Which thinges gretly troublen all this erthe,
And that no wight ne may endure the ferthe:
Olese sire shrewe, Jesu short thy lif.
“‘Yet prechest thou, and sayst, an hateful wif
Yrekened is for on of thise meschances.
Be ther non other maner resemblances
That ye may liken your parables to,
But if a sely wif be on of tho?
“‘Thou likenest eke womans love to IIelle,
To barrein lond, ther water may not dwelle.
“‘Thou likenest it also to wilde fire;
The more it brenneth, the more it hath desire
To consume every thing, that brent wol be.
“‘Thou sayest right as wormes shende a tre,
Right so a wif destroieth hire husbond;
This knowen they that ben to wives bond.”
“Lordings, right thus, as ye han understond,
Bare I stifly min old husbondes on hond,
That thus they saiden in hir dronkennesse;
And all was false, but as I toke witnesse
On Jankin, and upon my nece also.
O Lord, the peine I did hem, and the wo,
Ful gilteles, by Goddes swete pine;
For as an hors, I coude bite and whine;
I coude plain, and I was in the gilt,
Or elles oftentime I had ben spilt.
Who so first cometh to the mill, first grint;
I plained first, so was our werreystint.
They were ful glad to excusen hem ful blive
Of thing, the which they never agilt hir live.
Of wenches wold I beren hem on hond,
Whan that for sike unnethes might they stond,
Yet tikeled I his herte for that he
Wend that I had of him so gret chiertee:
I swore that all my walking out by night
Was for to espien wenches that he dight:
Under that colour had I many a mirth;
For all swiche wit is yeven us in our birth;
Deceite, weping, spinning, God hath yeven
To woman kind, while that they may liven.
And thus of othing I may avaunten me,
At th' ende I had the beter in eche degree,
By sleight or force, or by som maner thing,
As by continual murmur or grutching,
Namely a-bed, ther hadden they meschance,
Therwold Ichide, and don hem no plesance:
I wold no lenger in the bed abide,
If that I felt his arme over my side,
Til he had made his raunson unto me,
Than wold I soffre him do his nicetee.
And therfore every man this tale I tell,
Winne who so may, for all is for to sell:
With empty hond men may no haukes lure,
For winning wold I all his lust endure,
And maken me a feined appetit,
And yet in bacon had I never delit:
That maked me that ever I wold hem chide.
For though the Pope had sitten hem beside,
wold not spare hem at hir owen bord,
** by my trouthe I quitte hem word for word.

As helpe me veray God omnipotent,
Tho I right now shuld make my testament,
I ne owe hem not a word, that it n'is quit,
I brought it so abouten by my wit,
That they must yeve it up, as for the best,
Or elles had we never ben in rest.
For though he loked as a wood leon,
Yet shuld he faille of his conclusion.
“Than wold I say, ‘Now, goode lese, take kepe,
How mekely loketh Wilkin oure shepe:
Come ner my spouse, and let me ba thy cheke.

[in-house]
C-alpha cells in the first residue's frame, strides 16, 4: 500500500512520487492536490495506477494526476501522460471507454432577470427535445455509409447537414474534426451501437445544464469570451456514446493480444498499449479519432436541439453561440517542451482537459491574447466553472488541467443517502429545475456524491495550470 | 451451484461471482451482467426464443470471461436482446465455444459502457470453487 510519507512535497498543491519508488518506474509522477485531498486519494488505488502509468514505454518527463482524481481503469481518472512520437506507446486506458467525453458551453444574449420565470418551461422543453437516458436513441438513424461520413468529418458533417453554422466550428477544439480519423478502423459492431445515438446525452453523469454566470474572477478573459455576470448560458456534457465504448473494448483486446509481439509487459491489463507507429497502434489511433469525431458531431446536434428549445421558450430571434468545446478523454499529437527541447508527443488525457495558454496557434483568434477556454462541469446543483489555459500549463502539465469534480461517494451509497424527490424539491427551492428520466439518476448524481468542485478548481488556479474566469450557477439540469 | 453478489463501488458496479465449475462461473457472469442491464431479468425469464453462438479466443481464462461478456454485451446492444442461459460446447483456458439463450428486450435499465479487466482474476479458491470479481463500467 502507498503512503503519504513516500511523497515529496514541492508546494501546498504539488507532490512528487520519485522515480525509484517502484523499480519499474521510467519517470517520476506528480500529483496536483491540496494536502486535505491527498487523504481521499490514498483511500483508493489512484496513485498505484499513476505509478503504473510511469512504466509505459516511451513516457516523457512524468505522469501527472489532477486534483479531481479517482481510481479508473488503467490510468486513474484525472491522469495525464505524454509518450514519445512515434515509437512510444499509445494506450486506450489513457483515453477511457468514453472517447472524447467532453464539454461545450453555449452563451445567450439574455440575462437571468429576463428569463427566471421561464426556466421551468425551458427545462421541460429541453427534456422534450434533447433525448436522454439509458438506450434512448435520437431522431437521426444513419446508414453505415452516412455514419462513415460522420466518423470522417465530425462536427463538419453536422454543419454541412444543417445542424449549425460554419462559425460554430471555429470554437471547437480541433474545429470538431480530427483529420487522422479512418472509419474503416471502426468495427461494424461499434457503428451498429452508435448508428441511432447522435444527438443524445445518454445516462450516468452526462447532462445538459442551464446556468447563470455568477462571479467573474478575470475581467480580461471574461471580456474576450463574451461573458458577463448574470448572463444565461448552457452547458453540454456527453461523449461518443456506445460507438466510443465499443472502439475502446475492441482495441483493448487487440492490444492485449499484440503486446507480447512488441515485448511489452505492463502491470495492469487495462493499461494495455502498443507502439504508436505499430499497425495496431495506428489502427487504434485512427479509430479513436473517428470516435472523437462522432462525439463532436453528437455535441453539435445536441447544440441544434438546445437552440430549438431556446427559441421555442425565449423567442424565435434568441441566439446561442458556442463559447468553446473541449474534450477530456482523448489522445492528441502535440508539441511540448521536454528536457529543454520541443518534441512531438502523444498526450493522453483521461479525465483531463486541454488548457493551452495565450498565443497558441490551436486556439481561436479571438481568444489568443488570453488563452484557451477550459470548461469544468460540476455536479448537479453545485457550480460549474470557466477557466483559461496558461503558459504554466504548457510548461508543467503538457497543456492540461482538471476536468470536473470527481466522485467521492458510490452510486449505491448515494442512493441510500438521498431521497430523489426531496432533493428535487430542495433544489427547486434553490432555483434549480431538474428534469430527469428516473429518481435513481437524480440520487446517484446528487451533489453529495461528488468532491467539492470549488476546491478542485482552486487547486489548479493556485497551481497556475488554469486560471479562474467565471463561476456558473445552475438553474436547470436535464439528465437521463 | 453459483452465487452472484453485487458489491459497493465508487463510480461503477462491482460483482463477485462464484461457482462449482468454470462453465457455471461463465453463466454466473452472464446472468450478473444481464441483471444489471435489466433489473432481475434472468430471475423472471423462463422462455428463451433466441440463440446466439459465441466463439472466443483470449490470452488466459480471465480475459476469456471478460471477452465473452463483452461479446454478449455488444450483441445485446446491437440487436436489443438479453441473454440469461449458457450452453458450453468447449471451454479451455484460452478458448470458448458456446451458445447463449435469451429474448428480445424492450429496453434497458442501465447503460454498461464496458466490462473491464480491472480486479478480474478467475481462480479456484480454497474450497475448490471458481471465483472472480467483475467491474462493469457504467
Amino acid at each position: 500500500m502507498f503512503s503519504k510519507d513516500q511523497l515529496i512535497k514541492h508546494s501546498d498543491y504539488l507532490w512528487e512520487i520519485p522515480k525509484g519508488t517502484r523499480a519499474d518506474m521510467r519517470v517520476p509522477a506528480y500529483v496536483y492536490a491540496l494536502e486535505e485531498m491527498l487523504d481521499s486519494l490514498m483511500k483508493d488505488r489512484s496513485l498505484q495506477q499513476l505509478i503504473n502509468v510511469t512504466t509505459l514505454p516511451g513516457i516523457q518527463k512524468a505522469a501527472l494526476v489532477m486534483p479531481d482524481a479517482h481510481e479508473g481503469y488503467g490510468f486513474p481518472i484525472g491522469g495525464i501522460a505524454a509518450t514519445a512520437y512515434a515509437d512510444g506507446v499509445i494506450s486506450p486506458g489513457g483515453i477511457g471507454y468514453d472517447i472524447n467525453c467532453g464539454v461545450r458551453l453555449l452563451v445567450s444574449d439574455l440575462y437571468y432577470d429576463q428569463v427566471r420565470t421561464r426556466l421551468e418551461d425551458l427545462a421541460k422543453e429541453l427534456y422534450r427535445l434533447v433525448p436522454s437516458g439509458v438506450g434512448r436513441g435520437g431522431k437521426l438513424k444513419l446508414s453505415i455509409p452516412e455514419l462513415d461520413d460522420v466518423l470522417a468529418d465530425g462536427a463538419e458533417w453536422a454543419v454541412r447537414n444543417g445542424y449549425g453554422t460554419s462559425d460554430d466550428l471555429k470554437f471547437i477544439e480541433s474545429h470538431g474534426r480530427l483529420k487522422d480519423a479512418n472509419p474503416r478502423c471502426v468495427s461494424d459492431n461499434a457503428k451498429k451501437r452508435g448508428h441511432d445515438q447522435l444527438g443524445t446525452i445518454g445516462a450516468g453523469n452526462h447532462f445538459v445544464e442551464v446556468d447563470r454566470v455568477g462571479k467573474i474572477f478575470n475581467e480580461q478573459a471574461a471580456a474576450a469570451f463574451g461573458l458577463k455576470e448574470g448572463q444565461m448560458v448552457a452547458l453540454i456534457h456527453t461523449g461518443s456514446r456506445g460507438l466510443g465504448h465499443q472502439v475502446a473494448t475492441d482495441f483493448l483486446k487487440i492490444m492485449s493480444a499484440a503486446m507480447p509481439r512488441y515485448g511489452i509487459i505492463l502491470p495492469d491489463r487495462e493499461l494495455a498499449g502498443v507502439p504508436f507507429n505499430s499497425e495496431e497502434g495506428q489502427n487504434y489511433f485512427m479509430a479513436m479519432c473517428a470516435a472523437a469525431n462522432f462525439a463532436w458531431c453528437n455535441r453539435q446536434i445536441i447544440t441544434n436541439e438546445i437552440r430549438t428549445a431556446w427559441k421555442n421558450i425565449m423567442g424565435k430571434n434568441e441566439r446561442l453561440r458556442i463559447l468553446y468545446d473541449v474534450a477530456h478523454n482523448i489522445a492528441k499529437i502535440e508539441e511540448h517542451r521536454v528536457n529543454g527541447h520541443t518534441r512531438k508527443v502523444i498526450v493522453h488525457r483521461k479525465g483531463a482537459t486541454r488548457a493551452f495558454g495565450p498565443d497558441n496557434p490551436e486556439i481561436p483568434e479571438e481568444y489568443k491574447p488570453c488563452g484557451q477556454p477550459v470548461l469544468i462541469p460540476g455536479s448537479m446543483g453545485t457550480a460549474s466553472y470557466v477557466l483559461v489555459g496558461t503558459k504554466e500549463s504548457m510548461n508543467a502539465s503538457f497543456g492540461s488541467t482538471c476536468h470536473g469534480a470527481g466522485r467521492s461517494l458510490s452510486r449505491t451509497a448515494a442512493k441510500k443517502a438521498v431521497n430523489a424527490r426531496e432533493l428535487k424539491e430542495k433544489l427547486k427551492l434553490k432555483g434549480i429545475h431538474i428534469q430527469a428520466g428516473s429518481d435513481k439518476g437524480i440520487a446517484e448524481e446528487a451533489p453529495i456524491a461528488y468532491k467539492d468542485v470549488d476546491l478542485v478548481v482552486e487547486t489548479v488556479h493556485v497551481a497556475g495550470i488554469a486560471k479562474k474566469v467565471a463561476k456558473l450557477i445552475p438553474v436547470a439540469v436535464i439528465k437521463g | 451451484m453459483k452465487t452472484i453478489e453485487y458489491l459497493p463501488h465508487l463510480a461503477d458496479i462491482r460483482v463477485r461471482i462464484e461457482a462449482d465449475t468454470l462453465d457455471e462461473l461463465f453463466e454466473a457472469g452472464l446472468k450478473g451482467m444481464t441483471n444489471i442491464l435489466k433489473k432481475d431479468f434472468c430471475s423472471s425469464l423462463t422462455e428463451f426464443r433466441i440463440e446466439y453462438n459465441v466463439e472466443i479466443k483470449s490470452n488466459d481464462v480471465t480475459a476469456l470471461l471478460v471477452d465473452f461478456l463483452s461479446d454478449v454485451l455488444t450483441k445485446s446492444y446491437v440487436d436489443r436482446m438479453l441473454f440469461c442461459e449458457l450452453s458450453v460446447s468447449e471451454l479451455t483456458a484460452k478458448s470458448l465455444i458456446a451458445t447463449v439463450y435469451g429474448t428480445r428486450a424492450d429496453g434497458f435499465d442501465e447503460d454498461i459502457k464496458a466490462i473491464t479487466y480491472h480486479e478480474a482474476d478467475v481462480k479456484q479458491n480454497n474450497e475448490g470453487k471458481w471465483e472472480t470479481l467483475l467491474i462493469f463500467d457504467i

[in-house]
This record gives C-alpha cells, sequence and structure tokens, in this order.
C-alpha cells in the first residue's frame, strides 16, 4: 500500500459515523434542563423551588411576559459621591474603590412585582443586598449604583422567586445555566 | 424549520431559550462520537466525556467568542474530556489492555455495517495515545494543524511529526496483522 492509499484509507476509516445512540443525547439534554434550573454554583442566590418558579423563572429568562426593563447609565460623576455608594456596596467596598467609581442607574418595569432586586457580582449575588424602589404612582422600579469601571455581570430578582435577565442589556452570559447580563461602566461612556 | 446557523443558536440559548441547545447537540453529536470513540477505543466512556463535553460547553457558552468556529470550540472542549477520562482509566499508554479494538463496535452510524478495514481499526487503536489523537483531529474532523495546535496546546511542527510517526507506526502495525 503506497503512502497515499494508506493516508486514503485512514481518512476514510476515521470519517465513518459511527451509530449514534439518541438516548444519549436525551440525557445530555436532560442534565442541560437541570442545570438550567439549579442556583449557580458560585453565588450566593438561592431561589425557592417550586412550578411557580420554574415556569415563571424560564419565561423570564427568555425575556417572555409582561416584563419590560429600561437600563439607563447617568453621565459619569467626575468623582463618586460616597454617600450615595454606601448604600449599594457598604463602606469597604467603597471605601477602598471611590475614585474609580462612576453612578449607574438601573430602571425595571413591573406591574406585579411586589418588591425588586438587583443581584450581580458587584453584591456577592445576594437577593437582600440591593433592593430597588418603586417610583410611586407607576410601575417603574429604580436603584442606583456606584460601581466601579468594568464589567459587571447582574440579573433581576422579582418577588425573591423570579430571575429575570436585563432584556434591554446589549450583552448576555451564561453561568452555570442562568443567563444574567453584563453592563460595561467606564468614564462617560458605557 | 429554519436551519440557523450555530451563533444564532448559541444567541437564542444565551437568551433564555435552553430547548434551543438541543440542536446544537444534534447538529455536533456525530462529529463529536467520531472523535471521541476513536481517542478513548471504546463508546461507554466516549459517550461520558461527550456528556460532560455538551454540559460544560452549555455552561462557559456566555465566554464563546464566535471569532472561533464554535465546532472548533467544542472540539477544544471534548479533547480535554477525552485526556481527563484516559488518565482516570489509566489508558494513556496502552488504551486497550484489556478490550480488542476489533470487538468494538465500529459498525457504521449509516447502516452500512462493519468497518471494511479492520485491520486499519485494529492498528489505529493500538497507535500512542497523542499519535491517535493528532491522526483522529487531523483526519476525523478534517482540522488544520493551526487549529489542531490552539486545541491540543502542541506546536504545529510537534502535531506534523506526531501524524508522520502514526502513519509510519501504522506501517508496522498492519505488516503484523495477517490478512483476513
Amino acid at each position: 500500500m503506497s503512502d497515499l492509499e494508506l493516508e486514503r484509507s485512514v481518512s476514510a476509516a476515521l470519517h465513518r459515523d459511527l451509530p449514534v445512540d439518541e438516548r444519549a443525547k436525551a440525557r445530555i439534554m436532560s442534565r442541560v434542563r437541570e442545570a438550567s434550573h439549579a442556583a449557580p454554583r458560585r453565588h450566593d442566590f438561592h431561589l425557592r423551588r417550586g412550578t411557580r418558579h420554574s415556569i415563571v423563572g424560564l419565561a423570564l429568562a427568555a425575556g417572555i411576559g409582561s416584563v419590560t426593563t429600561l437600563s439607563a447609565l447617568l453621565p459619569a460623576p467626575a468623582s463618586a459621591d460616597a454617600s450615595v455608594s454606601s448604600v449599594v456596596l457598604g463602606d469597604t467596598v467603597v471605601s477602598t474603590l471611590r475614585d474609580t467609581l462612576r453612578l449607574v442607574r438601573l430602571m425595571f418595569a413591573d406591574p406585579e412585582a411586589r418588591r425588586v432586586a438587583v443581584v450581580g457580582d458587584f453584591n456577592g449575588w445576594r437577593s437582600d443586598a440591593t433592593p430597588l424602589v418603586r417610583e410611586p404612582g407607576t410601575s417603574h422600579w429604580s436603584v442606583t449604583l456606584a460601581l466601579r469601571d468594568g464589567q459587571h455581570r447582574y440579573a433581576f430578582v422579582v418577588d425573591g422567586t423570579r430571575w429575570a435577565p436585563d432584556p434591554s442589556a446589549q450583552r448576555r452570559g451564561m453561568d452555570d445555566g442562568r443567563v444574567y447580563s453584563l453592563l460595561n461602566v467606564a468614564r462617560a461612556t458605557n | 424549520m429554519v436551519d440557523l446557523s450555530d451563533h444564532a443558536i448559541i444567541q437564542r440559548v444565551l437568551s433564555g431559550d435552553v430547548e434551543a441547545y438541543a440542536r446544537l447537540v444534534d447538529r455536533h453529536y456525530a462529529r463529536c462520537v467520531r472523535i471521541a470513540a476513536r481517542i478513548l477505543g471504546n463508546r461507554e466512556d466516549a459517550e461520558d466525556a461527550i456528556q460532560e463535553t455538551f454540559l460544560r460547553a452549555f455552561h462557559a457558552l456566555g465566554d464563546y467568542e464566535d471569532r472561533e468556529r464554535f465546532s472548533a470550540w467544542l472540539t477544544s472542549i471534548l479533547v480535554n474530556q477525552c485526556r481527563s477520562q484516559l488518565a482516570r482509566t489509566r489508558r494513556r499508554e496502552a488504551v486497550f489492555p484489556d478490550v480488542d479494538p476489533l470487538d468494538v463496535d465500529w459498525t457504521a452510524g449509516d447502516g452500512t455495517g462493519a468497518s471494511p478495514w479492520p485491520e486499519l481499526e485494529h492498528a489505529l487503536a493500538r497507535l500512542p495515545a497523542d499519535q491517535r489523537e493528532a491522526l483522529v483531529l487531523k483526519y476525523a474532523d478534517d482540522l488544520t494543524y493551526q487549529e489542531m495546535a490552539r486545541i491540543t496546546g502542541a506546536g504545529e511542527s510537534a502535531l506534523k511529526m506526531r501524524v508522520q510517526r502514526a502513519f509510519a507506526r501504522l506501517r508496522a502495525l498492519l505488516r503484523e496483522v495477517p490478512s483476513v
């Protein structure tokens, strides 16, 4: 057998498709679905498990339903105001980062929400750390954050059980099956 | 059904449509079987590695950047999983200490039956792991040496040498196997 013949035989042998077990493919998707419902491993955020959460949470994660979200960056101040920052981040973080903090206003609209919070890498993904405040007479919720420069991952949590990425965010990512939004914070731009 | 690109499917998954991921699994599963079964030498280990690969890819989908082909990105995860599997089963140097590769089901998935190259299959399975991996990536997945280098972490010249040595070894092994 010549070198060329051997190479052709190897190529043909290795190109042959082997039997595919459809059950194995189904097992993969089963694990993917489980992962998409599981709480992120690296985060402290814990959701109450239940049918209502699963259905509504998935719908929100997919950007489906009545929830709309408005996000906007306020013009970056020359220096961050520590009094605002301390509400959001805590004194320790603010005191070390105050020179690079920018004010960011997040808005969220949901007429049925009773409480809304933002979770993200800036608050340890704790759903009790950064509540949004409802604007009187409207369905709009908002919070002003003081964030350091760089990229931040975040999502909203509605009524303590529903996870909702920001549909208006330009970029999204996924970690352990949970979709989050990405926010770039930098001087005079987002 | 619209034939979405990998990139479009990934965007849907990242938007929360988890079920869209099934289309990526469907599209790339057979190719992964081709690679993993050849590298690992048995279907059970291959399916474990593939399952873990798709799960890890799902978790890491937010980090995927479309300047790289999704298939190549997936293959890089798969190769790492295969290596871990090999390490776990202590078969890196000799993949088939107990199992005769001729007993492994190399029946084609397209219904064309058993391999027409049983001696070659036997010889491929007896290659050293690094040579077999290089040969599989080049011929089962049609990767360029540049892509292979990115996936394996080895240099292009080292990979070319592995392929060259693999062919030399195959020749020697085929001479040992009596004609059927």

Yeshulden be al patient and meke,
And han a swete spiced conscience,
Sith ye so preche of Jobes patience.
Suffreth alway, sin ye so wel can preche,
And but ye do, certain we shal you teche
That it is faire to han a wif in pees.
On of us two moste bowen doutelees:
And, sith a man is more resonable
Than woman is, ye mosten ben suffrable.
What aileth you to grutchen thus and grone?
Is it for ye wold have my queint alone?
Why take it all: lo, have it every del.
Peter, I shrew you but ye love it wel.
For if I wolde sell my belle chose,
I coude walke as freshe as is a rose,
But I wolkepe it for your owen toth.
se be to blame, by God, I say you soth.”
“Swiche maner wordes hadden we on hond.
Now wol I speken of my fourthe husbond.
“My fourthe husbonde was a revellour,
This is to sayn, he had a paramour,
And I was yonge and ful of ragerie,
Stibborne and strong, and joly as a pie.
Tho coude I dancen to an harpe smale, .
And sing ywis as any nightingale,
Whan I had dronke a draught of swete wine.
Metellius, the foule cherle, the swine,
That with a staf beraft his wif hire lif
For she drank wine, though I had ben his wis,
Ne shuld he not have daunted me fro drinke:
And after wine of Venus most I thinke.
For also siker as cold engendreth hayl,
A likerous mouth most han a likerous tayl.
In woman vinolent is no defence,
This knowen lechours by experience.
“But, Lord Crist, whan that it remembreth me
Upon my youth, and on my jolitee,
It tikleth me about myn herte-rote.
Unto this day it doth myn herte bote,
That I have had my world as in my time.
But age, alas ! that all wol envenime,
Hath me beraft my beautee and my pith:
Let go, farewel, the devil go therwith.
The flour is gon, ther nois no more to tell,
The bren, as I best may, now moste I sell.
But yet to be right mery wol I fond,
Now forth to tellen of my fourthe husbond,
“I say, I had in herte gret despit,
That he of any other had delit;
But he was quit by God and by Seint Joce:

I made him of the same wood a croce,